"Forever", apparently means something very different to the male brain. When it comes through his mouth it may sound the way a woman wants to hear it. It isn't quite the same as eternity. It may be helpful to consider the second entry for the definition of "forever" according to The American Heritage Dictionary; at all times; incessantly. I think men, especially young men, may be expressing their feelings related to physical desires and sexual urges. Forever: at all times, maybe in all places, positions... When they say I love and whisper forever, they may be saying I want this feeling to last forever. I want to make love to you in all places, at all times of the day. Women are hearing the first definition, forever: without end, everlasting. Forever, the dream, the goal. I love you forever, means, he wants to marry me, right?
I had dated, kissed and enjoyed a few passing fancies in high school. I even believed myself to be quite adept at not being so typically gushy and girly, I had been attempting to master aloof. In at least this experience I was for once, on target. I felt a bit in control of these early relationships. The key word might be felt. I was young and so had, the somewhat limited experiences of youth. So much of that inflated sense of self in the world is such a boost. The fun guy might have really loved me when he said those words. He more likely believed, the feelings he was having were so exciting and they were reciprocated, and well, what else can one say? We have not as a society, or species even, so much as figured out how to say much of anything that many of us can agree on. But we think somehow that love is that universal language that we all understand. Saying I love you and hearing I love you is after all, pretty darn special. How does one express all of that thrill and dopamine-delivering activity without suggesting long-term, eternal, commitment? The alternatives probably wouldn't have gotten this fun guy very far; I like you? I want you for a little fun? I have a burning desire to make my body move on yours and then let's see where it goes, or doesn't? C'mon, are you in or out? Would you bang me, or bang my gong, get it on? (It was the early 80's after all.) Should I stay or should I go now... (Maybe for laughs I might just try these terms out in my next phase of attraction or love, but I'll update the song lyric come-ons.)
While I wanted to emerge a woman in control of my destiny at the young age of 18, 19, 20, I had also wanted to be desirable, lovable and loved. And suddenly, when we broke up, I believed I was no longer any of the afore mentioned and didn't seem to have a clue how to remedy the situation. Worst of all, I believed this fun guy was able to determine whether or not I was attractive and of value. I gave it all up so easily. Damn, he must have been good! And he was definitely fun. I started seeking less fun and more serious. I ended with serious. I really miss having fun.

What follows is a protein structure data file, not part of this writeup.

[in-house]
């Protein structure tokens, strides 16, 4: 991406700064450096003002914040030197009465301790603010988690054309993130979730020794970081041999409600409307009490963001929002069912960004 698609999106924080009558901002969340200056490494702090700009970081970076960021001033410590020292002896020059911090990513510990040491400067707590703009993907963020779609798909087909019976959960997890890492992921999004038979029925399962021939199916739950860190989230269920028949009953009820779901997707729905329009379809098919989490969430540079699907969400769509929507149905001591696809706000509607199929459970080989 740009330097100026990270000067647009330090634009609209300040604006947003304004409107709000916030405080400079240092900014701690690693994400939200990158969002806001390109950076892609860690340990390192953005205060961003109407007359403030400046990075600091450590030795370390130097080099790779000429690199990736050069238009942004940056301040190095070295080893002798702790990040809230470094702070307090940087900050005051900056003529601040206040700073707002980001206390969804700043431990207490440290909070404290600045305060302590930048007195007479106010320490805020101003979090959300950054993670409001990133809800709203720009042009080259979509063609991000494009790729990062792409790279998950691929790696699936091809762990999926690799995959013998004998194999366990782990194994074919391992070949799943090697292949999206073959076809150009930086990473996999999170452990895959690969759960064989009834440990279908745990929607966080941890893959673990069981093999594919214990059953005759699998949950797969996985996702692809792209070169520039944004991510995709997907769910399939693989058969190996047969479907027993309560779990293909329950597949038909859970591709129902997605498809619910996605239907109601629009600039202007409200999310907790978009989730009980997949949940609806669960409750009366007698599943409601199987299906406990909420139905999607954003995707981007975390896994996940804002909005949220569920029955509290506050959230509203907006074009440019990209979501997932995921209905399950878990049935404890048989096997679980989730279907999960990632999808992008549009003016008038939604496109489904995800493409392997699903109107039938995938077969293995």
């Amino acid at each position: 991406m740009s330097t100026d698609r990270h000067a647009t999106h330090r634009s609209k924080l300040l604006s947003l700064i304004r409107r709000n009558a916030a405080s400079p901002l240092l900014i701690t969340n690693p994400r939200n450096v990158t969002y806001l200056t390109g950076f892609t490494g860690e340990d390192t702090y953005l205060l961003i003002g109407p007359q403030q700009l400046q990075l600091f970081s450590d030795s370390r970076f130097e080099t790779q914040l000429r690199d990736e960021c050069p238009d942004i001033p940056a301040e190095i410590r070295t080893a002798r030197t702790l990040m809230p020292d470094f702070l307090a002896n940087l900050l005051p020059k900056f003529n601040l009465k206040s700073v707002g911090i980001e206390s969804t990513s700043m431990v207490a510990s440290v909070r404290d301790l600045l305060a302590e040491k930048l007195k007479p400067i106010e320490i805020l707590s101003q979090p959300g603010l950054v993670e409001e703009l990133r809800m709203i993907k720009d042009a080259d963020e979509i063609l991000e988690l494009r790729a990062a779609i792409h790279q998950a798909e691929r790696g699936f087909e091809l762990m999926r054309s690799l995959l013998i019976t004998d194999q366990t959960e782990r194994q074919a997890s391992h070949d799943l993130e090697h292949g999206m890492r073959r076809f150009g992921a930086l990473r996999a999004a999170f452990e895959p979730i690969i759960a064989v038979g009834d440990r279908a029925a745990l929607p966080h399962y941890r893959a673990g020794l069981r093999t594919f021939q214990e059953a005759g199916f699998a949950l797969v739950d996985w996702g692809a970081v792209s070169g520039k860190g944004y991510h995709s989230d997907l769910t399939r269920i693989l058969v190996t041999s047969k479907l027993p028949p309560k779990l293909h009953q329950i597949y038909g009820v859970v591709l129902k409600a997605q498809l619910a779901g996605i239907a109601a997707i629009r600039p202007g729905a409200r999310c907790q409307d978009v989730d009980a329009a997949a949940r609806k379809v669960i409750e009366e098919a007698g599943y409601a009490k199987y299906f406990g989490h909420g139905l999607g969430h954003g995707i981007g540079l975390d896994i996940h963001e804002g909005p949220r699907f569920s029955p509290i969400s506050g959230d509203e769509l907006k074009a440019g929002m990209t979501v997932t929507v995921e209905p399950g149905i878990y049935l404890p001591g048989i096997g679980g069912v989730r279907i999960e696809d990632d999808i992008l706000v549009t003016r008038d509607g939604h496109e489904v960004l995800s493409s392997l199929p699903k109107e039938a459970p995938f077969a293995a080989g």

I recently read this quote from Marlo Thomas, “I wish someone would have told me that, just because I'm a girl, I don't have to get married.” It resonated with me. I never considered not getting married. I never imagined that not getting married was a choice to consider. I fell right into figuring out how to be desired and valued because that would certainly ensure marriage. I jumped a bit too enthusiastically at all that forever talk. When that "failed", I jumped back in and tried again, and again to be loved forever, as though it was some activity or event to master or win or prove. I don't regret getting or being married. I regret the determination to get it right somehow, the approach to keep it working way past it's life-span. The forever of certain relationships have different life-spans, I believe. I have realized, I sometimes keep things going way past their prime. I don't particularly like how disposable relationships, objects and countless other experiences have become.
Looking back, I think I went right into auto pilot when forever was written and whispered. Forever. I saw marriage and rainbows and all the dreams little girls are spoon fed from an early age. I went into auto-pilot and I wasn't even interested or ready to be in the driver's seat the passenger seat or near a moving vehicle. Forever meant this is it-game time. I wish that we could stop telling girls about their weddings as though they were inevitable, of utmost importance and necessities. We don't raise our boys with this as the first and foremost goal in life. Marriage is an option, it can be a valuable option and a worthy option, for many. I wish that getting married, being married and staying married did not seem to equate just so much success or failure. Maybe most of all, I wish we would tell our children to have some more fun, real, lively, experienced fun from living a life and participating without too much thought about tomorrow, forever, and eternity.